Jun 16

Exigent Circumstances To Search A Vehicle

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The Fourth Amendment to the United States Constitution and Article I, paragraph 7 of the New Jersey Constitution protect individuals against unreasonable searches and seizures. State v. Johnson, 171 N.J. 192, 205 (2002). “[O]ur constitutional jurisprudence expresses a preference that [police officers] secure warrants issued by neutral and detached magistrates before executing a search ….” State v. Frankel, 179 N.J. 586, 597-98, cert. denied, 543 U.S. 876, 125 S.Ct. 108, 160 L. Ed.2d 128 (2004). A warrantless search is presumed to be unlawful unless it falls within one of the recognized exceptions to the warrant requirement. State v. DiLoreto, 180 N.J. 264, 275-77 (2004). “Those exceptions are based on the recognition that under certain exigent circumstances a search without a warrant is both reasonable and necessary.” Frankel, supra, 179 N.J. at 598. One exception to the warrant requirement is the automobile exception, which “applies only in cases in which probable cause and exigent circumstances are evident, making it impracticable for the police to obtain a warrant.” State v. Cooke, 163 N.J. 657, 671 (2000). The State has the burden to demonstrate that the search “falls within one of the few well-defined exceptions to the warrant requirement.” State v. Maryland, 167 N.J. 471, 482, 771 A.2d 1220 (2001) (internal citations omitted); State v. Patino, 83 N.J. 1, 7, 414 A.2d 1327 (1980). The State must demonstrate by a preponderance of the evidence that there was no constitutional violation. State v. Wilson, 178 N.J. 7, 13, 833 A.2d 1087 (2003).

In contrast to the federal precedents, New Jersey has refused to permit warrantless searches of motor vehicles in the absence of some exigency; reduced privacy expectations without exigent circumstances cannot justify a warrantless search based on probable case. The New Jersey Supreme Court has concluded that exigent circumstances must exist before the police will be allowed to conduct a warrantless search of a motor vehicle based on probable cause. State v. Dunlap, 185 N.J. 543, 549-551 (2006); State v. Wilson, 178 N.J. 7, 13 (2003), State v. Cooke, 163 N.J. 657 (2000).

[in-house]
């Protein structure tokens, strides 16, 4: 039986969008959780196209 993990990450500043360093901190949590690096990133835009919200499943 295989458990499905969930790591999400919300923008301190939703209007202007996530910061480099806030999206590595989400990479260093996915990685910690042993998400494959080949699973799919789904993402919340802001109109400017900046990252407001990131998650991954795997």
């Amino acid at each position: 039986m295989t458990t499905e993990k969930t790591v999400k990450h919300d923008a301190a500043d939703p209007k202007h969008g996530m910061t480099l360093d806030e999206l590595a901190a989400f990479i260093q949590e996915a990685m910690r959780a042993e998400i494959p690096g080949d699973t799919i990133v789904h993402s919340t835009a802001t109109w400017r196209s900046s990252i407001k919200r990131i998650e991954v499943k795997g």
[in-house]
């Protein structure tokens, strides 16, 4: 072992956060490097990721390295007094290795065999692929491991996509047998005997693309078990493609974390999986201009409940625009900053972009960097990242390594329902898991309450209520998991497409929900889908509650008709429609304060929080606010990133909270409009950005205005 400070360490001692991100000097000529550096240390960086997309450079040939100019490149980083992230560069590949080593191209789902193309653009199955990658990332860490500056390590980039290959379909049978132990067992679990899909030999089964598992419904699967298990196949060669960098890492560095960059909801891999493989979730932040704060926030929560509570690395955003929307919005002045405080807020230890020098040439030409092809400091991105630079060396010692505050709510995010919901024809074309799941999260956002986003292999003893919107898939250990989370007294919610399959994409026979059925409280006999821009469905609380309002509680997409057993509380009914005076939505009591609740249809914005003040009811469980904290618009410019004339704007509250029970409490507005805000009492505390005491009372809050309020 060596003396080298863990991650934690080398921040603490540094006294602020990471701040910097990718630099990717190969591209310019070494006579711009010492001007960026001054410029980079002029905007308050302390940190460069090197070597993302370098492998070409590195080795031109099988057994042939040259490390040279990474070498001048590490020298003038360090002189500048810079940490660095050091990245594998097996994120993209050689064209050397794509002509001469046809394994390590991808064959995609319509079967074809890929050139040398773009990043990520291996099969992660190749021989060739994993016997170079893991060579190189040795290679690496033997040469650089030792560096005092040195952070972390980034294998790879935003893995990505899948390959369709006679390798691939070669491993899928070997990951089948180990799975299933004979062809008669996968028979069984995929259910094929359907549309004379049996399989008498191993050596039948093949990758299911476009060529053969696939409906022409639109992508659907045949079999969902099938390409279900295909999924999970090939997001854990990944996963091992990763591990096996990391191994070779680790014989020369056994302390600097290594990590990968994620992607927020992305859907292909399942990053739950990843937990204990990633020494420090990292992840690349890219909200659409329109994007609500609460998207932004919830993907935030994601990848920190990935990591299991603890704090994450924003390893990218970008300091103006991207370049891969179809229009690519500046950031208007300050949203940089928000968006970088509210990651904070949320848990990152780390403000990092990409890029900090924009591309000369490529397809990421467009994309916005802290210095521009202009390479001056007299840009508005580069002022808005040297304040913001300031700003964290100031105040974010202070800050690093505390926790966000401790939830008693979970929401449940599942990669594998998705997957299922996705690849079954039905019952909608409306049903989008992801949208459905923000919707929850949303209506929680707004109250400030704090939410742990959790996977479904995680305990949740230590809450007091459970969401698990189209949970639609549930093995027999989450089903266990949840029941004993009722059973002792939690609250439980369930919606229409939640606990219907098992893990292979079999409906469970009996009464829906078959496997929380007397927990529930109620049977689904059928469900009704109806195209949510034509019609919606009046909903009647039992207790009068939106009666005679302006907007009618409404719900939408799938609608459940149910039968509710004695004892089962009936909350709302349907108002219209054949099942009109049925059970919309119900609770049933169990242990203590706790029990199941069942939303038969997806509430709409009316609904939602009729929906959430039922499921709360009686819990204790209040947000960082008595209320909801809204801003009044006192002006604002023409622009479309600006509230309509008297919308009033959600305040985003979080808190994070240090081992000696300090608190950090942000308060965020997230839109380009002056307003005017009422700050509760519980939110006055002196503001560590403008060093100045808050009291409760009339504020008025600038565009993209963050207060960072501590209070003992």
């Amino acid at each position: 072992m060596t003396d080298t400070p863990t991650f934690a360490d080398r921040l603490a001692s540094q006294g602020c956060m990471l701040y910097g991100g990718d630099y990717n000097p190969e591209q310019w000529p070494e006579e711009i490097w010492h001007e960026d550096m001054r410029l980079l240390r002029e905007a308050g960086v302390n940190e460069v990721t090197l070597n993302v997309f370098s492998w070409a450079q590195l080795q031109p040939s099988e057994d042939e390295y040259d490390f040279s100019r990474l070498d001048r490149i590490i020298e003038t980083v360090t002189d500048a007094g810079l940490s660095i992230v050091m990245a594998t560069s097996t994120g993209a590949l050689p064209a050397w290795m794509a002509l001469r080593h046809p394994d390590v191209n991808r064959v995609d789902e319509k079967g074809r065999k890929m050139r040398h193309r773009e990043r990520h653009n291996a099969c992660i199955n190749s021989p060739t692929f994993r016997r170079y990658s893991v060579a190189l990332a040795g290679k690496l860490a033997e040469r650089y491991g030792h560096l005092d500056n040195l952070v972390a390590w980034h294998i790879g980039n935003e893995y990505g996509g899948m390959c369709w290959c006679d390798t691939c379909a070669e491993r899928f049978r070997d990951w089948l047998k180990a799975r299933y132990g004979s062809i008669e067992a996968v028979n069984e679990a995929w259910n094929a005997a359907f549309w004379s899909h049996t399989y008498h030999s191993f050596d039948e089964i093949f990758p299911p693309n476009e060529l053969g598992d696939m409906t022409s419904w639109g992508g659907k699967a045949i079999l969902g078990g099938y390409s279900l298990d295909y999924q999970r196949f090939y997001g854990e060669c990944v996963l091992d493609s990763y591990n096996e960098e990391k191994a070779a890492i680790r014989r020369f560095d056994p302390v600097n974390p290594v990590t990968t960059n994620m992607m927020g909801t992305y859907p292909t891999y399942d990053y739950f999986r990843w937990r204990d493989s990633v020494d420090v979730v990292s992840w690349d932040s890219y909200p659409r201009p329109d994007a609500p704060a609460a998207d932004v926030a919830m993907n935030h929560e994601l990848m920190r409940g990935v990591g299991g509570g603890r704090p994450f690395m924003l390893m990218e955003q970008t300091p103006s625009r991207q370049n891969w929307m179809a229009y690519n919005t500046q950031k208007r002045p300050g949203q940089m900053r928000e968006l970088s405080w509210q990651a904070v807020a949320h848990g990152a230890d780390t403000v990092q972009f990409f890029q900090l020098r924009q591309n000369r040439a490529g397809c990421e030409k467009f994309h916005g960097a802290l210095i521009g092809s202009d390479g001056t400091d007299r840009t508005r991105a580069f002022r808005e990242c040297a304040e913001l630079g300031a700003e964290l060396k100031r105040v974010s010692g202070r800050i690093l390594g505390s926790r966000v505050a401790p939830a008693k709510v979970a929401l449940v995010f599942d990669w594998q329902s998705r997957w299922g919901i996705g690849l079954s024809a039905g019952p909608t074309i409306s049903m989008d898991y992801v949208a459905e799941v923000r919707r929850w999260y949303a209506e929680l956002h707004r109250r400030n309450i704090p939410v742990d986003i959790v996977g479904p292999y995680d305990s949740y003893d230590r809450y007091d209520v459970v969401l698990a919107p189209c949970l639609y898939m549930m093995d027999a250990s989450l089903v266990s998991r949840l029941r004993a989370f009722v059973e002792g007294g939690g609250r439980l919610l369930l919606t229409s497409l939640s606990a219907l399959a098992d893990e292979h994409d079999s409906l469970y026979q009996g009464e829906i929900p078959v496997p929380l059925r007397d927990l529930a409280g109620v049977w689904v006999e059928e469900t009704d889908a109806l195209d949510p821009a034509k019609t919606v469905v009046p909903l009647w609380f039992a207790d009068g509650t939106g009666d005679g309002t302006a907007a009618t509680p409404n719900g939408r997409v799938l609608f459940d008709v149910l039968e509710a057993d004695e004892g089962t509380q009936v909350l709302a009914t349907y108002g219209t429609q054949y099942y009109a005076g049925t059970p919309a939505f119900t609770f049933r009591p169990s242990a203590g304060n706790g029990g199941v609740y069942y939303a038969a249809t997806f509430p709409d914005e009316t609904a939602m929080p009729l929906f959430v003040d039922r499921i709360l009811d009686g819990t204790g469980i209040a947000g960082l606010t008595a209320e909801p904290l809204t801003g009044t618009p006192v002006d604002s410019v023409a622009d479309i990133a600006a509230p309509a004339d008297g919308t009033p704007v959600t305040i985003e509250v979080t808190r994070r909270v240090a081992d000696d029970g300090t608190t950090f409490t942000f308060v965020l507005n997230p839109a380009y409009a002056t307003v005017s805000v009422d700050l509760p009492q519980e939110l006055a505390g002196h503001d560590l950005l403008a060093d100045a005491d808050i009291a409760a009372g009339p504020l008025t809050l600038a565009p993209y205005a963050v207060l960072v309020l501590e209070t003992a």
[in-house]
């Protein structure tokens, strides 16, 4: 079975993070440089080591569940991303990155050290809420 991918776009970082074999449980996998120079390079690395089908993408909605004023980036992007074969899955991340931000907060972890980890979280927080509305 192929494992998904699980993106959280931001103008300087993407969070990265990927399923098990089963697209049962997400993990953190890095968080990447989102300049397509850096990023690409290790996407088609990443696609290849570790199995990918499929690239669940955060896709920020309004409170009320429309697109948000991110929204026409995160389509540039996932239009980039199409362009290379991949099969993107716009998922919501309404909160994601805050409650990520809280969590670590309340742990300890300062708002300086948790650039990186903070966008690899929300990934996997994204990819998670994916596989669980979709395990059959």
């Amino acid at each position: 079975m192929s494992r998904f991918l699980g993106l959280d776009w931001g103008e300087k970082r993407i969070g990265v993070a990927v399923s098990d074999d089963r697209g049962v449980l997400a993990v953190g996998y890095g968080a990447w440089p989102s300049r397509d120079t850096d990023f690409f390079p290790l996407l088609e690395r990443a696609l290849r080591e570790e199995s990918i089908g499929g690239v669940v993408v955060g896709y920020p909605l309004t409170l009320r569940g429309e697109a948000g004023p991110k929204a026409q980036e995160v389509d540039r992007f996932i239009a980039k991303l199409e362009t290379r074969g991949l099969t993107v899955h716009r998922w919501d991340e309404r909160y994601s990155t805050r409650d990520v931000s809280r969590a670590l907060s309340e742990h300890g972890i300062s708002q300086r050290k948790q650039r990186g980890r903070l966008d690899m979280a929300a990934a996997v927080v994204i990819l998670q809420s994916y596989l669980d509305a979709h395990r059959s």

Exigent circumstances may exist if “unanticipated circumstances that give rise to probable cause occur swiftly.” Cooke, supra, 163 N.J . at 672. They may also exist if an element of surprise has been lost, a vehicle contains contraband, a confederate is waiting to move the evidence, or where the police would otherwise had needed to call in reinforcements to guard the motor vehicle in order to obtain a search warrant. State v. Colvin, 123 N.J. 428, 434-35 (1991).

In State v. Pena-Flores, 198 N.J. 6, 28-31, 30-33 (2009), the Court examined whether there was sufficient exigencies to justify the vehicle search, explaining that exigency is determined case-by-case, based on the totality of the circumstances. In Pena-Flores’s, defendant’s vehicle was stopped for a traffic violation at which time the officer smelled marijuana and thus has probable cause to believe the vehicle contained contraband. There, the officers ordered both the defendant and the passenger out of the vehicle, and conducted pat-down searches of both defendant and the passenger. Neither had contraband on his person. At that point, unable to see in the vehicle because of the tinted windows, one officer entered the passenger side of the vehicle and began his search. Moments later, he uncovered two clear plastic bags on the front side passenger floor. The defendant and passenger were thereafter placed under arrest, and the officers continued a search of the vehicle in which they unveiled a 9 millimeter handgun in the child safety seat located in the backseat of the vehicle, along with large plastic bags containing over one hundred and eleven clear plastic bags of suspected marijuana. The Court found exigency where the stop was unexpected, in response to an aggressive traffic maneuver, the vehicle’s windows were heavily tinted, preventing the officer from looking for weapons or contraband from outside the vehicle, the defendant and passenger were removed from the vehicle but not placed under arrest or in the police car, and the relation of police to suspects was two-to two, with no available backup. It should be noted that the court in Pena-Flores noted the importance of the fact that the officers could not look for weapons or contraband from outside the vehicle because the windows were heavily tinted. This is not the case here.